However, the notaries, bank staff and the criminals who received the money belonging to Tamara Kostomarova faced no charges. Investigation proceedings initiated over the criminal activity was quickly terminated due to the failure of St. Petersburg police to point out the people who should be held liable.
MDM-bank holds no liability for what its personnel is doing
Looks like thieved depositors and no return for stolen money is turning into a common situation for MDM-bank. Tamara Kostomarova is not the only victim whose money was stolen from a deposit in the bank. Last year another actively discussed court trial against MDM-bank emerged as a result of claim filed by Aleksandr Tikhonov, a VIP client of the bank who was robbed of 16 million rubles.
Aleksandr Tikhonov is a resident of Austria. He found out that his money had been stolen only when a Russian investigator contacted him in January 2012. Having arrived in Moscow, Aleksandr learned that his money had been stolen back in 2008 by head of MDM-bank VIP clients service sector Tatiana Burenina. When she joined the bank in 2001, Tatiana was a front desk clerk. In 2003 she was promoted to head of department and in 2005 she began to steal money. Over the four years she robbed several clients. In total she looted about 34 million rubles by cashing out money from clients' accounts or transfering it to other accounts. In August 2009 she was fired by the bank.
Tatiana Burenina was taken to court twice. Her first trial was in 2011 when she confessed having stolen several tens of thousands of rubles from the clients. She was sentenced to a fine of 150 000 rubles and released on parole. At the same time depositor Astakhova won in a civil court trial against Burenina and was awarded 410 000 rubles. Meanwhile, other facts of theft continued to hit the surface. In 2012 Burenina found herself in court once again, sentenced to the same amount of fine reaching 150 000 rubles. But this time she was also sentenced to three years and two months in standard regime penal colony. Bank depositors received a total of 1.12 million rubles in compensation based on their claims.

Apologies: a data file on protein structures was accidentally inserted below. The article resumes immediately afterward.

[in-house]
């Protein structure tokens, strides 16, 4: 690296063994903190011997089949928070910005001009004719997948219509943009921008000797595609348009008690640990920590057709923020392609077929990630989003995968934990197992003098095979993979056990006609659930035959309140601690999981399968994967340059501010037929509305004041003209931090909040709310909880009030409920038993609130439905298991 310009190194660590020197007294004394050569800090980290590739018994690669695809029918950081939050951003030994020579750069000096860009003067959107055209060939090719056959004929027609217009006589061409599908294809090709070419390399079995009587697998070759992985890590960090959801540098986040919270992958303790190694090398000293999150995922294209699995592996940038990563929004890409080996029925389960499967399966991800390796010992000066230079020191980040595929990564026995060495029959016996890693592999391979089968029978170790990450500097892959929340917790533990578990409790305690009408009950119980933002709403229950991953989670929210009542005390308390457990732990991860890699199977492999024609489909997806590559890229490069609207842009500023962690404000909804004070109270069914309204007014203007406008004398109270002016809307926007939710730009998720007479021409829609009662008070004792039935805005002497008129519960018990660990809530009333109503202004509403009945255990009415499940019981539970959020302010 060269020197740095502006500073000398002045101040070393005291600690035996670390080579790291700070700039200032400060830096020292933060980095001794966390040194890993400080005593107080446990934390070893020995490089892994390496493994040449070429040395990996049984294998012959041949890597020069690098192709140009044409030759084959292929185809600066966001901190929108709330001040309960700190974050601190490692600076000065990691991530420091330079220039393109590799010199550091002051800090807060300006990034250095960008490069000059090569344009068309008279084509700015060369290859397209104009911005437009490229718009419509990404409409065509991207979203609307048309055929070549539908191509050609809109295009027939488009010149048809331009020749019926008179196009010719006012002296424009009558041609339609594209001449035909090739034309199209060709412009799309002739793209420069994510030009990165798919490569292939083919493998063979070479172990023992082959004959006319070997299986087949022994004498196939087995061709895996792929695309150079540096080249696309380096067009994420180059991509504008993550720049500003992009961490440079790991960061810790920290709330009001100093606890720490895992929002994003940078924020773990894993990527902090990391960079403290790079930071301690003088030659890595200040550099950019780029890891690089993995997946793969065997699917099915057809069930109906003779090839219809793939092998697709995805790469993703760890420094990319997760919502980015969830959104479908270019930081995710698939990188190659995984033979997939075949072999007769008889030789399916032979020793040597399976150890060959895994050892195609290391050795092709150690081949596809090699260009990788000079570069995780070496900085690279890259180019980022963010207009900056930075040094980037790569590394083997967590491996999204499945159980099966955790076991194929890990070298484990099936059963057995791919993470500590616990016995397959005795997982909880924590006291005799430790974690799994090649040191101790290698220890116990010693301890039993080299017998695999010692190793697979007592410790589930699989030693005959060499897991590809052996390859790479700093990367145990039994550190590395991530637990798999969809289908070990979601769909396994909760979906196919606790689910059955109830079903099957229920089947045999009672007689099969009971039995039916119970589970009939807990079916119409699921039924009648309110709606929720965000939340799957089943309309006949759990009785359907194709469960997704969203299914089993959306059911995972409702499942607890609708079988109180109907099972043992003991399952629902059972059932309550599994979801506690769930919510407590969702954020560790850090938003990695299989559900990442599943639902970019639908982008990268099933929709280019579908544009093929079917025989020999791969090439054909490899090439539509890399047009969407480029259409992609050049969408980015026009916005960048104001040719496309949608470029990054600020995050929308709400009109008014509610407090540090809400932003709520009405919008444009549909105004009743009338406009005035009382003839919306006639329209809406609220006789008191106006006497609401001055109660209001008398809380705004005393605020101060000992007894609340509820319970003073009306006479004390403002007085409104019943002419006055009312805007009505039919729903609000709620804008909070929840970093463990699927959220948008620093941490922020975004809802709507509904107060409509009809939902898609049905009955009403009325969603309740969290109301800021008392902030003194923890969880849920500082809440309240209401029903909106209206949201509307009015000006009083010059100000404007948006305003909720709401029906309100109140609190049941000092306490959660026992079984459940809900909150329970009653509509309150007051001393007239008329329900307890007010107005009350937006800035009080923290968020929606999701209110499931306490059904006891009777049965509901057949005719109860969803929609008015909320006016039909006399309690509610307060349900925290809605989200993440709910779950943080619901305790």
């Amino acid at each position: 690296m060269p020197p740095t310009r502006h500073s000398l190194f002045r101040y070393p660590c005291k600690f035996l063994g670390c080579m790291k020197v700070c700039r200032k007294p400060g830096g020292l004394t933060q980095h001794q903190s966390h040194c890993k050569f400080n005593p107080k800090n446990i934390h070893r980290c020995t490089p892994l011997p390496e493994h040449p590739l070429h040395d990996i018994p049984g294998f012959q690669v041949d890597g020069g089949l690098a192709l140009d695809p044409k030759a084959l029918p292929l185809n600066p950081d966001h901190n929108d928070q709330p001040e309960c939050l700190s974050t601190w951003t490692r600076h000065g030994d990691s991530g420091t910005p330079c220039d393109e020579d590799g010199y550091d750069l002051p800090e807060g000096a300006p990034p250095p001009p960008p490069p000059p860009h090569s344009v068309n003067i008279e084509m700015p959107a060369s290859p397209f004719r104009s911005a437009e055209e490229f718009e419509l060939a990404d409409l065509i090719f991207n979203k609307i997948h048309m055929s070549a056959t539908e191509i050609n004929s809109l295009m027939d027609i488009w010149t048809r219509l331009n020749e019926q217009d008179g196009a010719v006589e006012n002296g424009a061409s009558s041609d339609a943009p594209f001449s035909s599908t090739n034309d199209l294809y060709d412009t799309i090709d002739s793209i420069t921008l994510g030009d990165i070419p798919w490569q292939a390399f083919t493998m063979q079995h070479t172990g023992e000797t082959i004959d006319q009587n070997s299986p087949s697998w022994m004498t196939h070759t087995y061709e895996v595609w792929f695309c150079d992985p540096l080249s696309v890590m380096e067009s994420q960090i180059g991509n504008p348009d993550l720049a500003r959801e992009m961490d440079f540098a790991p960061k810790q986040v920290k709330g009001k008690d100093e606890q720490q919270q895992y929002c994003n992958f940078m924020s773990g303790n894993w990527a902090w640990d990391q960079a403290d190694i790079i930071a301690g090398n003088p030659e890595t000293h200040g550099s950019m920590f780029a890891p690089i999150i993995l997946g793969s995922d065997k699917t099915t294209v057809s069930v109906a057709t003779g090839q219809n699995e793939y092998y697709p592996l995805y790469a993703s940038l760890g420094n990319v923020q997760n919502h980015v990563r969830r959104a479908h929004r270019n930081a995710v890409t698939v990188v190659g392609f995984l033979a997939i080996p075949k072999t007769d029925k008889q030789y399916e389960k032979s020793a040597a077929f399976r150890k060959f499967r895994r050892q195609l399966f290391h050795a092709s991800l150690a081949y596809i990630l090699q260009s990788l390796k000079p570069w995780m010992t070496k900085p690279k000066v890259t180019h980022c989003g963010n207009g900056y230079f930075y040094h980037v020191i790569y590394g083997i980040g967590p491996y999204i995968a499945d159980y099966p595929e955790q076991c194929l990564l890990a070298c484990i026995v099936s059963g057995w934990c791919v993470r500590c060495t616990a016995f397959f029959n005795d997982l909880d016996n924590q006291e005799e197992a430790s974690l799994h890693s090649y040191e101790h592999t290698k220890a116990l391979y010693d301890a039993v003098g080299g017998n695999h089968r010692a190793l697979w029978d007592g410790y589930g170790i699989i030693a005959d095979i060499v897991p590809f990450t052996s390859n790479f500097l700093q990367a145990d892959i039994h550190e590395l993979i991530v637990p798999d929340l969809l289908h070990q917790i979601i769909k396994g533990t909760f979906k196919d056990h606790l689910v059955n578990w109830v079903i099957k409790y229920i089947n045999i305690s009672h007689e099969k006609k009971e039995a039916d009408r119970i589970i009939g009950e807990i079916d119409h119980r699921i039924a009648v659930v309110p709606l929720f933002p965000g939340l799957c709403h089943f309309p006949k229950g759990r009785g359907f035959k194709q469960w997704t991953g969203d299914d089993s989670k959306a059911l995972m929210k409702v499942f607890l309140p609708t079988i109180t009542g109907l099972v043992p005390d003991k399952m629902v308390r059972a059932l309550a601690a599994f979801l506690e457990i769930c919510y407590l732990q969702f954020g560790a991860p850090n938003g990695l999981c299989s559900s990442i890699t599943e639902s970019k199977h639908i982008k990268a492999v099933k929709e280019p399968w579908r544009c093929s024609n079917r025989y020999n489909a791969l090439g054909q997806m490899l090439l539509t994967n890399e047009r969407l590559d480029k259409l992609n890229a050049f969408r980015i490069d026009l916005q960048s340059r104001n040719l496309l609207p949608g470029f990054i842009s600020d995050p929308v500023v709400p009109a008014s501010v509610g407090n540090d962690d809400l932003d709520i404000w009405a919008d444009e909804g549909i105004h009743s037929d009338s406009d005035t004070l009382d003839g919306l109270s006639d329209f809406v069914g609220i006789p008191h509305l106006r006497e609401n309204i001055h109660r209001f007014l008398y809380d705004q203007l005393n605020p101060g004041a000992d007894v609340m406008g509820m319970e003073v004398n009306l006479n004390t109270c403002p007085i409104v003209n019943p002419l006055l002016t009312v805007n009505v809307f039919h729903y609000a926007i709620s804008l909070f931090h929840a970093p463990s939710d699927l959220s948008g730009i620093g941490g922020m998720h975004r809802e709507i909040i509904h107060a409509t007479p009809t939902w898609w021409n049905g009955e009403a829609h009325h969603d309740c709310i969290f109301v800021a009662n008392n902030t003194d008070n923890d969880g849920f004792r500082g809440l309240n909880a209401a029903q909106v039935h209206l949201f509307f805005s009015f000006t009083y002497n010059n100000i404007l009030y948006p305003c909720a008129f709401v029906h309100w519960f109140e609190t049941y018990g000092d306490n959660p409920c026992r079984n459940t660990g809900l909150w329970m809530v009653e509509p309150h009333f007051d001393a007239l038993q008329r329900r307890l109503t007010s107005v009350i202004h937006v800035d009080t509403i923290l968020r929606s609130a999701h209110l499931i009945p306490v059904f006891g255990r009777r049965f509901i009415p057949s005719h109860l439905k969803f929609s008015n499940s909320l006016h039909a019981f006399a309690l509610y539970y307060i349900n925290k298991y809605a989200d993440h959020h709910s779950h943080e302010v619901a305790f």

Aleksandr Tikhonov decided to leave Burenina alone and return his money at the expense of the bank that allowed for theft in the first place. Civil law stipulates that the employer is liable for any damage inflicted by its employees. Investigation described the theft protocol as follows: Burenina forged Tikhonov's signature on bank orders and later received the money from the accounts she had transferred the money to, or she could receive it from the cashier.
The bank did not object to return the money stolen by transfer and in fact returned about 4 million rubles that the woman still had on other accounts in the bank. However, the bank decided to look for an opportunity not to return the money that Burenina had taken out through the cashier, and that is a total of 12.5 million rubles. MDM-bank informed Tikhonov that “it is impossible to verify the fact that money has been stolen from the account”.
The bank decided that only Burenina should be held liable for theft of clients' money. According to the bank, case materials show that Burenina was acting alone and no other bank employee was involved in her criminal activities. However, Tikhonov does not believe that Burenina could carry out the robbery without any assistance from her colleagues as the signature on the bank orders looks nothing like the one of Tikhonov or the one of Burenina. Yet, no other employee was punished or laid off for covering up for Burenina and the protocol for money withdrawal remained the same even after the criminal activity was spotted.
Meanwhile, Aleksandr Tikhonov is pursuing to obtain the whole stolen ammount from MDM-bank.
In an attempt to support their position they voiced ridiculous arguments: “the plaintiff claims to have nothing in common with the two (Ed. Note: Kobyakov and Krylov), which means that she has nothing in common with the money as well”.
Such court rulings undermine the very basis of market economy, i.e. confidence of the residents in the banking system. Confident in the positive outcome of any trial against them, banks do not bother to protect deposits of their clients from criminal activities by fraudsters.